Standardized uptake rate (SUV)
Standardized uptake value, SUV, (also referred to as the dose uptake ratio, DUR) is a widely used, simple PET quantifier, calculated as a ratio of tissue radioactivity concentration (e.g. in units kBq/ml) at time T, CPET(T) and injected dose (e.g. in units MBq) at the time of injection divided by body weight (e.g. in units kg).
SUVbw = CPET(T) / (Injected dose / Patient's weight)
Instead of body weight, the injected dose may also be corrected by the lean body mass, or body surface area (BSA) (Kim et al., 1994). Verbraecken et al. (2006) review the different formulas for calculating the BSA.
SUVbsa= CPET(T) / (Injected dose / BSA)
If the above mentioned units are used, the unit of SUV will be g/ml.
Cancer treatment responce is usually assessed with FDG PET by calculating the SUV on the highest image pixel in the tumour regions (SUVmax). Alternatively, tumour volume can be estimated using threshold or region growing techniques, and average SUV inside the region is reported as such or multiplied by tumour volume to calculate the total glycolytic volume, TGV (Boucek et al., 2008). Nahmias and Wahl (2008) reported that the use of SUVmax has worse reproducibility (3% ± 11%) than does the SUVmean value (1% ± 7%).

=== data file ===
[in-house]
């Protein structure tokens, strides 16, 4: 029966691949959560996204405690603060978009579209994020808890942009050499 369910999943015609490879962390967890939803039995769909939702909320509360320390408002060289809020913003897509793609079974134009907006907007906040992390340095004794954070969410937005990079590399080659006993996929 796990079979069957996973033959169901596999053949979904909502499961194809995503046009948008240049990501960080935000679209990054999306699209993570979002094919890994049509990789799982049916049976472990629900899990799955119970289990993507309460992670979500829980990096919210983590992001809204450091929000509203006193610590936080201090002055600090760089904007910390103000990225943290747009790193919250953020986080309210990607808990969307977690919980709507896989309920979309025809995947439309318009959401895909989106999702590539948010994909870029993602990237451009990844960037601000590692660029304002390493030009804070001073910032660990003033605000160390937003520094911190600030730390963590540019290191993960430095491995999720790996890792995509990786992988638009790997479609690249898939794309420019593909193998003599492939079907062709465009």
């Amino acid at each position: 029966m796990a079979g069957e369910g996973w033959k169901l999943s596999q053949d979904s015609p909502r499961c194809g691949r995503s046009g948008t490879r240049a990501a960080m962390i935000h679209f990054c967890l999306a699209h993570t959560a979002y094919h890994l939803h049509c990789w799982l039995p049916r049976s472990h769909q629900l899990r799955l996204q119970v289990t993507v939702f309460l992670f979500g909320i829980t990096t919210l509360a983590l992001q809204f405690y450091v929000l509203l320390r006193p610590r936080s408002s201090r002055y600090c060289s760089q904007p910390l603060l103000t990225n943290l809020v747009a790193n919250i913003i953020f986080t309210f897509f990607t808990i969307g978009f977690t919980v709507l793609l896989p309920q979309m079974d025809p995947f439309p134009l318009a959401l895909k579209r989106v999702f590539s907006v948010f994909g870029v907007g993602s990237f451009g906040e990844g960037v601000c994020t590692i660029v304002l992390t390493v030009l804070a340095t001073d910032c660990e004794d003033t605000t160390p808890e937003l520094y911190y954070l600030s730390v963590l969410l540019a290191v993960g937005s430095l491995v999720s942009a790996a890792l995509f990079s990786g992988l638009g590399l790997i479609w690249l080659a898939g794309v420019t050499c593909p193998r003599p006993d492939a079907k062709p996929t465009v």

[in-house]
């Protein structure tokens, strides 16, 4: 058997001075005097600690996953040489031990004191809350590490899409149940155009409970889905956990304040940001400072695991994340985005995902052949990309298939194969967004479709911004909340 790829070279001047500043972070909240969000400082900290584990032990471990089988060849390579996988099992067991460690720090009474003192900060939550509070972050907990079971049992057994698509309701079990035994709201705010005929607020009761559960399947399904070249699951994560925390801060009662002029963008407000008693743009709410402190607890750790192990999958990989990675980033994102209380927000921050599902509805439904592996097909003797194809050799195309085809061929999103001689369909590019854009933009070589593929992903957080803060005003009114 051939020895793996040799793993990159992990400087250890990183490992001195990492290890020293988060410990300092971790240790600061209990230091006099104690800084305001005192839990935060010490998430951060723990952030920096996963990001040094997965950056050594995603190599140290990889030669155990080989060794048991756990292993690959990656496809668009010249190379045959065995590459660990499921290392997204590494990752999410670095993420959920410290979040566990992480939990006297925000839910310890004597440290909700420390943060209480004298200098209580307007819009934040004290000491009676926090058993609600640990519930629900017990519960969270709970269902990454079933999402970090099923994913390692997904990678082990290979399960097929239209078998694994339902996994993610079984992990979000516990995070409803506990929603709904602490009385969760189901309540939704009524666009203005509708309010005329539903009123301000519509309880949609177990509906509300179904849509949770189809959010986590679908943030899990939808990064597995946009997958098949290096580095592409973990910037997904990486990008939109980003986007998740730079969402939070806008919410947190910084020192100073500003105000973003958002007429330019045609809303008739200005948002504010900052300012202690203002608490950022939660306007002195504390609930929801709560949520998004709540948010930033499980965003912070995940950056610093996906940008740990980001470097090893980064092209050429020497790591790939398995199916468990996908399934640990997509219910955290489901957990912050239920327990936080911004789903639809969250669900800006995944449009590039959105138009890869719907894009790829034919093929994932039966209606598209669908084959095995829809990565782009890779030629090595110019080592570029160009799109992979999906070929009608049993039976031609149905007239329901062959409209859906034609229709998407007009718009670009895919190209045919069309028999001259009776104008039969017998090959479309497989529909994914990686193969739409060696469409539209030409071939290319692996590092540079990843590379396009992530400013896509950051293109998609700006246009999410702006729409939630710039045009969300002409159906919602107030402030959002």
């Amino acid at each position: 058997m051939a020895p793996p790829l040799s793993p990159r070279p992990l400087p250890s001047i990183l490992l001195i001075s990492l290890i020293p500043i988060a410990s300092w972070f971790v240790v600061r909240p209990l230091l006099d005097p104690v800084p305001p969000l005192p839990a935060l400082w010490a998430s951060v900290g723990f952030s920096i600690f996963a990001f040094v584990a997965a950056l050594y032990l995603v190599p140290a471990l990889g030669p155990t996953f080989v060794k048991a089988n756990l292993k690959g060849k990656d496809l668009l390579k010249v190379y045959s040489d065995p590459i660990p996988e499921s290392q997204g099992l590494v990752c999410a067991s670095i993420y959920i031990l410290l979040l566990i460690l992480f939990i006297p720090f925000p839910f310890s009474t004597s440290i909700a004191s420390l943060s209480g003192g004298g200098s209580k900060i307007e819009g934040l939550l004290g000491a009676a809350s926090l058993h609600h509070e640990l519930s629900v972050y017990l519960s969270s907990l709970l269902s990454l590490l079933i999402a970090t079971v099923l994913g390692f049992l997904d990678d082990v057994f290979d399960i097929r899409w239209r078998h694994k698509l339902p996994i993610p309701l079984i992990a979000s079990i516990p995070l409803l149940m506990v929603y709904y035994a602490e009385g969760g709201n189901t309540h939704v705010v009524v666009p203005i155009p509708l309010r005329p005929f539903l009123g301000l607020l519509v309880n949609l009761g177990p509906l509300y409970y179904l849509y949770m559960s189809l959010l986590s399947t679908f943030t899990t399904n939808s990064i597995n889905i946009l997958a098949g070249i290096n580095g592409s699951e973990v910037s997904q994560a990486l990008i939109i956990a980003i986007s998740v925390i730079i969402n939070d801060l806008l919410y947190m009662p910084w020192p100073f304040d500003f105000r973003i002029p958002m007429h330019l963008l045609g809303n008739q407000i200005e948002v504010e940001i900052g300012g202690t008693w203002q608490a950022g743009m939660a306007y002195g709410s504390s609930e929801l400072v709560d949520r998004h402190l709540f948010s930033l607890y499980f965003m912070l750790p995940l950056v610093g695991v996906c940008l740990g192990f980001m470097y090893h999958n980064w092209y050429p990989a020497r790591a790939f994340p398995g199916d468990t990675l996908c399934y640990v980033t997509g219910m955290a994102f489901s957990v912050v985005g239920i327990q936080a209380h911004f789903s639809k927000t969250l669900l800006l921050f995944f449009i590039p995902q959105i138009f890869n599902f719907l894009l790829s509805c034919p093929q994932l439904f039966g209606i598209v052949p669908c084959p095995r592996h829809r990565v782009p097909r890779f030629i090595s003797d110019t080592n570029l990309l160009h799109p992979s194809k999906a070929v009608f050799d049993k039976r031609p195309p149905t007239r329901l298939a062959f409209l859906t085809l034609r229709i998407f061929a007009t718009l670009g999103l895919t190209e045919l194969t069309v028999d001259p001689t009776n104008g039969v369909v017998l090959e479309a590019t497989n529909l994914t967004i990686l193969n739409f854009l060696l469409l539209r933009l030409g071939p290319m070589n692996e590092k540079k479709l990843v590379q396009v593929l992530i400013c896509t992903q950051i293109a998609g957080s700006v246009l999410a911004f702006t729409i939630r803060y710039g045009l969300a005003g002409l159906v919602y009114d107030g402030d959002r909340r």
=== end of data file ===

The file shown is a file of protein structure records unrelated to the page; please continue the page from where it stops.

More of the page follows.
Calculation of SUV does not require blood sampling or dynamic imaging. The imaging must take place at a late time point, and always at the same time point, if results are to be compared (Eckelman et al., 2000).
SUV is vulnerable to several major sources of variability (Hamberg et al. 1994; Keyes 1995; Huang 2000), and the application of SUV as a quantitative index should be discouraged. The only reason for its continuous usage is that blood sampling is not necessary. If blood samples have been measured, a simple but quantitative alternative to SUV is fractional uptake rate (FUR), which is an approximation to the Gjedde-Patlak slope Ki. FUR and SUV are proportional, related by plasma clearance rate and a dimensionless initial distribution volume (Thie, 1995). Although SUV and Ki may correlate well over the patient population, they may provide even opposite conclusios regarding the progression of disease (Freedman et al., 2003). Image noise, poor resolution and ROI definition affect the SUV and may hamper their use, especially in multicenter trials (Boellaard et al., 2004).
- Calculation of SUV image
- Calculation of regional SUV
- Fractional uptake rate (FUR)
- Multiple-time graphical analysis for irreversible tracer uptake (Gjedde-Patlak plot)